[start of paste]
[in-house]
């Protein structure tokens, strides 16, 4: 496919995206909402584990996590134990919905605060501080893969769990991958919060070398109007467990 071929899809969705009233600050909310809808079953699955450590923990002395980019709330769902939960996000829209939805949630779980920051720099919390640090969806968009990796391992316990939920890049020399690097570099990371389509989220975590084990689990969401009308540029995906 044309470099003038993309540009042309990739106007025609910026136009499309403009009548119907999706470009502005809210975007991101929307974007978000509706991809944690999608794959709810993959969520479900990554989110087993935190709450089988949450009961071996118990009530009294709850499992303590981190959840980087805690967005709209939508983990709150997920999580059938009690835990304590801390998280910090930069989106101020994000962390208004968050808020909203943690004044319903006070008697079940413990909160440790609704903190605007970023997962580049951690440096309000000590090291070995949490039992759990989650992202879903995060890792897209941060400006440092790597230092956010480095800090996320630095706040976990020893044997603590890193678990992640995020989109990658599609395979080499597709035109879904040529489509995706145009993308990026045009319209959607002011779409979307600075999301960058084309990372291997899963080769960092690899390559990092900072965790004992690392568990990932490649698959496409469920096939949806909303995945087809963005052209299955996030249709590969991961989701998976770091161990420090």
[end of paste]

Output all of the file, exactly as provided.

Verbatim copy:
[in-house]
């Protein structure tokens, strides 16, 4: 496919995206909402584990996590134990919905605060501080893969769990991958919060070398109007467990 071929899809969705009233600050909310809808079953699955450590923990002395980019709330769902939960996000829209939805949630779980920051720099919390640090969806968009990796391992316990939920890049020399690097570099990371389509989220975590084990689990969401009308540029995906 044309470099003038993309540009042309990739106007025609910026136009499309403009009548119907999706470009502005809210975007991101929307974007978000509706991809944690999608794959709810993959969520479900990554989110087993935190709450089988949450009961071996118990009530009294709850499992303590981190959840980087805690967005709209939508983990709150997920999580059938009690835990304590801390998280910090930069989106101020994000962390208004968050808020909203943690004044319903006070008697079940413990909160440790609704903190605007970023997962580049951690440096309000000590090291070995949490039992759990989650992202879903995060890792897209941060400006440092790597230092956010480095800090996320630095706040976990020893044997603590890193678990992640995020989109990658599609395979080499597709035109879904040529489509995706145009993308990026045009319209959607002011779409979307600075999301960058084309990372291997899963080769960092690899390559990092900072965790004992690392568990990932490649698959496409469920096939949806909303995945087809963005052209299955996030249709590969991961989701998976770091161990420090």